South Fork Trail
Summary for South Fork Trail Hike
9 Miles Round Trip
The South Fork Trail is well-groomed with a moderate and consistent grade, and leads you into the lovely alpine environment of South Fork Meadows with year round water flow in the glorious San Gorgonio Wilderness.
The Santa Ana River, which drains an incredible 2,650 square miles, originates in multiple forks high in the San Bernardino Mountains before flowing 96 miles to its mouth in the ocean at Huntington Beach. This hike leads you into the incredible alpine wonderland of the San Gorgonio Wilderness along the South Fork of the Santa Ana River to some of its headwaters at the lovely South Fork Meadows.
The San Gorgonio Wilderness is a spectacular and pristine mountain environment of granite peaks, sparkling streams, lush meadows and forests, and abundant wildlife, and includes at its approximate center the highest mountain in Southern California, mighty 11,500′ tall Mount San Gorgonio, which can be seen from a well chosen viewpoint (in the photo above) along the South Fork Trail.
This is one of the favorite trails of many Southern California hikers, including myself, and for good reason. The trail is very well designed and maintained, so that the grade is always moderate and the trail well groomed. In addition the South Fork Trail offers great views, old growth pine forest, alpine meadows, and year round water flow in the South Fork and at the South Fork Meadows.
This trail is a wonderful place to experience the glory of spring wildflowers in an alpine environment, and because of the high elevation of its trail head at 6,880′ almost never gets too hot in the summer. It also can offer a great winter hike if you’re prepared and its moderate grade makes it a favorite choice of those who want to experience hiking in snow conditions. The San Gorgonio Wilderness begins at about 2.25 miles into the hike, and you need a wilderness permit if you hike past this point and thus to get to South Fork Meadows. This wilderness permit is free can be picked up at the Mill Creek Ranger Station on the way.
Directions to Trailhead for South Fork Trail Hike
Map of South Fork Trail Hike with Downloadable GPX File
Detailed Description for South Fork Trail Hike
After you have parked in the spacious parking area proceed to the signed trail head which is across the road past the bathrooms on one side of the lot.
The trail ascends steadily right from the start through a substantial evergreen forest. You will soon cross a small stream, and then climb the ridge on its opposite side. The trail is well worn because of its popularity and good maintenance, so it’s easy to follow, but almost never gets too crowded.
After what seems like a fast 1.5 miles you arrive at the Horse Meadows, a large (yes, you guessed it) meadow, so named because of its use in the past as an equestrian camp area. Despite the name, one does not typically see horses here, but as you can see in the photo below some rangers on horses were encountered! There are a couple historical structures here based on its former use and it’s a good spot for photo ops.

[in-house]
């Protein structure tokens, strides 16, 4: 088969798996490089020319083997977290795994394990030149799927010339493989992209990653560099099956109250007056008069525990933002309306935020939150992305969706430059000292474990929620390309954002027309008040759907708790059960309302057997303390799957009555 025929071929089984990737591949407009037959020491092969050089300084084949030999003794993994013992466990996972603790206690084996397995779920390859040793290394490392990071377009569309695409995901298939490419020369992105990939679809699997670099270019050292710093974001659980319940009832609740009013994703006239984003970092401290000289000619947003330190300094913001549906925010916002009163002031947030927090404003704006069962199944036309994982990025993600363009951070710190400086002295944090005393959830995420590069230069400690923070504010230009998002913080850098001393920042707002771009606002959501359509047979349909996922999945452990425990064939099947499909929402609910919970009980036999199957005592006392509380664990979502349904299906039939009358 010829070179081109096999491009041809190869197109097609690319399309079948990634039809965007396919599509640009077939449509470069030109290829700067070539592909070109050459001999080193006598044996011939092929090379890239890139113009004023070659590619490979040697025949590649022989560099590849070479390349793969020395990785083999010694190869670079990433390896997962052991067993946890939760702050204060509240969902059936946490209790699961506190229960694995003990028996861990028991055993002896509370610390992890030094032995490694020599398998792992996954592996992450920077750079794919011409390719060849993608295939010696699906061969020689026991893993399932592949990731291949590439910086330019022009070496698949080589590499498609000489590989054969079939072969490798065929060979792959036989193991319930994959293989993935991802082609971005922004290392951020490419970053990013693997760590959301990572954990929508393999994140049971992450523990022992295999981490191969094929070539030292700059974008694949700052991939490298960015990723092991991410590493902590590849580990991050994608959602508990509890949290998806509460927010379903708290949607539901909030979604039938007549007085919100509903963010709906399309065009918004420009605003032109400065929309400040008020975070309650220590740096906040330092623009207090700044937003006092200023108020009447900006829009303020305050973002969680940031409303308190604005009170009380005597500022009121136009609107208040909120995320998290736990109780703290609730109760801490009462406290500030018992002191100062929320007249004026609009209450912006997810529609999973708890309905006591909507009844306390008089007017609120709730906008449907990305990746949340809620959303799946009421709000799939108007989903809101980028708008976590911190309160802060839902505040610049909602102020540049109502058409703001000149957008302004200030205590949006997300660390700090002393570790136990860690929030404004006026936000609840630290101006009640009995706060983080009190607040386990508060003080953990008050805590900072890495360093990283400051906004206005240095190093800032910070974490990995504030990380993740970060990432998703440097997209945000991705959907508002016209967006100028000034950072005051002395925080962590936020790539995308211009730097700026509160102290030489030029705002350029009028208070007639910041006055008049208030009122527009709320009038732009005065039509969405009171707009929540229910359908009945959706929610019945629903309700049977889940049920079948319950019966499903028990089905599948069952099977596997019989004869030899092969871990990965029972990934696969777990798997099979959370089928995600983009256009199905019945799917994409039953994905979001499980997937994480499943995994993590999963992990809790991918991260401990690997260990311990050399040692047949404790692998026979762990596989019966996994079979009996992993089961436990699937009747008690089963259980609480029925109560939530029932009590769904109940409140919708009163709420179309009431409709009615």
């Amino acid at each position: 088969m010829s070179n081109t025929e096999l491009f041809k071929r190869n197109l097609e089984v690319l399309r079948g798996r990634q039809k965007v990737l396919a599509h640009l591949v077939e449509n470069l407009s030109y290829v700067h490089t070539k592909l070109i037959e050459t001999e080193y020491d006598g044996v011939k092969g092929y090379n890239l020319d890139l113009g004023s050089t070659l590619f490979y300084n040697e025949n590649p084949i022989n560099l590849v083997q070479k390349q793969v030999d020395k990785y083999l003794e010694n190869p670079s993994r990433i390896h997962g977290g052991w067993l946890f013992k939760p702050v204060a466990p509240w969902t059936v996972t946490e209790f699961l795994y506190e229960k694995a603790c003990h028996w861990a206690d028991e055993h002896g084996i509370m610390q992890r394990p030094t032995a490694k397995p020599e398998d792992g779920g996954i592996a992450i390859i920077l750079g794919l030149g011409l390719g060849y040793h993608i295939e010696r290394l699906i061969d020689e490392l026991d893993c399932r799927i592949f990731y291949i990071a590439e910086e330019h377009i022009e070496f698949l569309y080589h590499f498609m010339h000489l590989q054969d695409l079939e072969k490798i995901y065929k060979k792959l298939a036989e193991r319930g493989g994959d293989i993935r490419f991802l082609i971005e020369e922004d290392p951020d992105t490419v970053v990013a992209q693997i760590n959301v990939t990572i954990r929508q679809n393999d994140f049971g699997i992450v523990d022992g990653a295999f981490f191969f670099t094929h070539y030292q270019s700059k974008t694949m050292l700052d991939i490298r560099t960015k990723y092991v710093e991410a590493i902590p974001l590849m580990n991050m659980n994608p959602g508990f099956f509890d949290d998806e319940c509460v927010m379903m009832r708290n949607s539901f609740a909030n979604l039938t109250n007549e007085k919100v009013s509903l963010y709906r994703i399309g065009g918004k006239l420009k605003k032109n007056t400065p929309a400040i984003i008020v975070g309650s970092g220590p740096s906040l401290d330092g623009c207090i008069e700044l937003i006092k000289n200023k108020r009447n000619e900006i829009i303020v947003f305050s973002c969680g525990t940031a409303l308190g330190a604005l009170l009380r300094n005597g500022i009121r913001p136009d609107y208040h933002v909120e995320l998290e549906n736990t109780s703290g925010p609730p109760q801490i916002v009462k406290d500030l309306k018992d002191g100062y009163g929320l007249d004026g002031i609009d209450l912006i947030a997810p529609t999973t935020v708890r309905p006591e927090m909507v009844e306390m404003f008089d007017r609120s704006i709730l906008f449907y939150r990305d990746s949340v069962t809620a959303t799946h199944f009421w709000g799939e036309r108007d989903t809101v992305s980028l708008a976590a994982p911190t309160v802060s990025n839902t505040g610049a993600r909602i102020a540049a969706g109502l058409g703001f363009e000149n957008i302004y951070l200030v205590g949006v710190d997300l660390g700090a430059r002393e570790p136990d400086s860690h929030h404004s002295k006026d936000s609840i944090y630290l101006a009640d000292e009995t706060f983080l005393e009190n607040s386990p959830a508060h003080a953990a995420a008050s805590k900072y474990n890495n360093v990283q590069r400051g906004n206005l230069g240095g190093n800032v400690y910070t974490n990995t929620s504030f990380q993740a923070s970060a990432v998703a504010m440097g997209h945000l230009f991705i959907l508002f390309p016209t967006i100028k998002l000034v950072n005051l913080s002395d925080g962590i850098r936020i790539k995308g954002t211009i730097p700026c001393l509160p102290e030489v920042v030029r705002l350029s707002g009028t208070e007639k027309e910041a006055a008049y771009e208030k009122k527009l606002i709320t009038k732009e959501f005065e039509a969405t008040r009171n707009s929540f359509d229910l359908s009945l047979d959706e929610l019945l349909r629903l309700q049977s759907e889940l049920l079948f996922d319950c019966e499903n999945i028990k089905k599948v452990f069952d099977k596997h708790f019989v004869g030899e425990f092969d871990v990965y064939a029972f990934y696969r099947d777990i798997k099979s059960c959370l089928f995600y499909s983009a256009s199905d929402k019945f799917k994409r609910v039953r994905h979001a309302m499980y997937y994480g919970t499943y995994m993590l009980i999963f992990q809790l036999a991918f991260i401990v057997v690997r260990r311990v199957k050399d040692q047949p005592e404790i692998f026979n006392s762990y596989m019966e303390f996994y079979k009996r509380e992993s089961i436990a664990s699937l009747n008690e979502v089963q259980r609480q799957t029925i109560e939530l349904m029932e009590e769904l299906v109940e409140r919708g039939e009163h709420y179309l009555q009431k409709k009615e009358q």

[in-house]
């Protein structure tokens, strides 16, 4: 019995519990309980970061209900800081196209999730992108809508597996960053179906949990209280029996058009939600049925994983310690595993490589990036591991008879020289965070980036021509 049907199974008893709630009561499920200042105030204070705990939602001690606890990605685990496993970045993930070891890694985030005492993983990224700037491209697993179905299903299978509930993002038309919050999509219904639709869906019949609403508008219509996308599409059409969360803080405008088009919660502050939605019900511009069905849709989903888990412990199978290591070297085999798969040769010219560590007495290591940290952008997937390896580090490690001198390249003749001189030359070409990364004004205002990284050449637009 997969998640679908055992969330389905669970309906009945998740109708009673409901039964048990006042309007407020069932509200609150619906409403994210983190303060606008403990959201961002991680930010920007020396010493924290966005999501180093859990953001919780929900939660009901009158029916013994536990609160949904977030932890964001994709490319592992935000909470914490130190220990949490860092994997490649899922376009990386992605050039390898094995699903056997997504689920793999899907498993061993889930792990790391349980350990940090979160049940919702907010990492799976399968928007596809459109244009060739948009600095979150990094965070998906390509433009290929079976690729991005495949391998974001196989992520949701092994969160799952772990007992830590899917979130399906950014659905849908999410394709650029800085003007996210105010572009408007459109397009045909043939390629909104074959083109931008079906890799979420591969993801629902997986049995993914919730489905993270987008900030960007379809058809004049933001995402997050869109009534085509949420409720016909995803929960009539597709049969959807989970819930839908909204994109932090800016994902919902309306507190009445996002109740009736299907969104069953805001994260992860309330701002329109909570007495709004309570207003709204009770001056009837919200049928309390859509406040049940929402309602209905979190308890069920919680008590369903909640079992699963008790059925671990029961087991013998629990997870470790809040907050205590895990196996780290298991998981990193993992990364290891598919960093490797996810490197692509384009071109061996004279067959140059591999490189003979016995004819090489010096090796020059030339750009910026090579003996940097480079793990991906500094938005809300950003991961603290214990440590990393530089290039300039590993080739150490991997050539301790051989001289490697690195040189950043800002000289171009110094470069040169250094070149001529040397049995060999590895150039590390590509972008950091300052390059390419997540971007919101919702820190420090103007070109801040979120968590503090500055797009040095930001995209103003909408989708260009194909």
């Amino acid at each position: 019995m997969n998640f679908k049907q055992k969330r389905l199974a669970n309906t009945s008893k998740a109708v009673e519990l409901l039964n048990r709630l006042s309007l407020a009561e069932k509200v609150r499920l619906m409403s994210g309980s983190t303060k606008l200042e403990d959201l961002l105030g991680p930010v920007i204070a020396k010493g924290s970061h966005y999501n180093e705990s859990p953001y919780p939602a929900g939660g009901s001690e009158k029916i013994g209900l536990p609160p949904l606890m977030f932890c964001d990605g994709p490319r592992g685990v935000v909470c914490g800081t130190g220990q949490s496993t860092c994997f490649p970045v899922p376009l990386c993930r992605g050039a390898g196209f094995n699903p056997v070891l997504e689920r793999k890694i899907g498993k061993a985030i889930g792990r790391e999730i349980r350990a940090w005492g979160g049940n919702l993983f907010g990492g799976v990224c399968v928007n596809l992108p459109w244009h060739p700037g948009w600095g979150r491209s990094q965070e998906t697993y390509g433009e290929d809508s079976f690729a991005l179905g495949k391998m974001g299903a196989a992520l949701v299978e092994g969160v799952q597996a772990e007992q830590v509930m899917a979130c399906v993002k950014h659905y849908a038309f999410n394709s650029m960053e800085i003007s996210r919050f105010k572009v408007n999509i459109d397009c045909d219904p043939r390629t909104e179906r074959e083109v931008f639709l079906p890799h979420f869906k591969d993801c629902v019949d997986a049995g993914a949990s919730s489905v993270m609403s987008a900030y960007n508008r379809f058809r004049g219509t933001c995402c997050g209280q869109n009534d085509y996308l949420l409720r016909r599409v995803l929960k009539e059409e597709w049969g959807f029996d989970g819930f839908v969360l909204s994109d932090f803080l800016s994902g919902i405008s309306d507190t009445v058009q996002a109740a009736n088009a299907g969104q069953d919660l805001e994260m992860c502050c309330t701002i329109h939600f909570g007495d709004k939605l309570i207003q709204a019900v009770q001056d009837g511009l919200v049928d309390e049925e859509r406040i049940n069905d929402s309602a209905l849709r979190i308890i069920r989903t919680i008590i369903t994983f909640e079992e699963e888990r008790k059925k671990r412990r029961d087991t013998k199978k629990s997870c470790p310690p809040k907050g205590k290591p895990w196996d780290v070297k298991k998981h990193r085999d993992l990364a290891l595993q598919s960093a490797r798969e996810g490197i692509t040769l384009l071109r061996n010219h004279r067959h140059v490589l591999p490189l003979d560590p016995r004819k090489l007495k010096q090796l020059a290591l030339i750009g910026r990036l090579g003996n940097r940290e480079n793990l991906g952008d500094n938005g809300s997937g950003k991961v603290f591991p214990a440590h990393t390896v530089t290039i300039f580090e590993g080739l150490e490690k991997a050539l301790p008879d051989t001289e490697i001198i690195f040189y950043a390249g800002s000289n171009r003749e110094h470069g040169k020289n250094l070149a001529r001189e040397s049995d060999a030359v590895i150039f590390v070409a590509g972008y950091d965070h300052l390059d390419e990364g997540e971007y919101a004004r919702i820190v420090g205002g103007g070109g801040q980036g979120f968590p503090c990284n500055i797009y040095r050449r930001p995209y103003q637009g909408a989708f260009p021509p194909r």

Continuing on you will soon encounter a dirt road – note that the signed trail is on the other side of the road so continue that way. After 1 mile from the Horse Meadows you will arrive at the boundary of the San Gorgonio Wilderness. Just to the left of the signed wilderness boundary a short trail leads you up to Poopout Hill, which offers a spectacular view of Mount San Gorgonio, so make sure you stop here to take some pics.
Moving on the trail climbs steadily through lovely alpine forest. After a short distance you can now usually hear the South Fork Santa Ana River as it cascades merrily in the canyon below and to your left. The trail now follows along the side of this canyon until you reach the South Fork Meadows.
After 1.8 miles from Poopout Hill you will encounter a trail junction – to the left crosses the river and goes up Grinnell Ridge. You will stay straight ahead to the South Fork Meadows which are only .3 miles ahead. At that point you will see another trail junction – go left here (signed to Dry Lake), and after only about 100 feet in you will encounter multiple small streams that coalesce downstream into the South Fork. This is the South Fork Meadows.
Now find a nice place to relax by one of the the streams, and enjoy this remarkably lovely place. Please try to respect the delicate alpine meadow environment as best you can. The streams run year round, but of course the flow depends on season and rainfall. In the spring it’s particularly lush and lovely, with tall mountain grasses and colorful alpine flowers, but this is always a magical place. After you have relaxed your mind and body in this spiritual locale, simply retrace your steps back to the trail head.
Here’s a little tip – because of the small nature of the streams here in the meadows, and the environmentally sensitive nature of the meadow environment, there aren’t really places that are suitable for taking a dip. If it’s warm enough and you are so inclined though, if you go back down the trail .3 mile and take the trail junction mentioned above signed to Grinnell Ridge it will take you down to the South Fork Santa Ana River where the stream is more substantial. While there are no large, deep pools to speak off, if you go up or downstream a bit you can find a spot to refresh yourself in this very chilly water.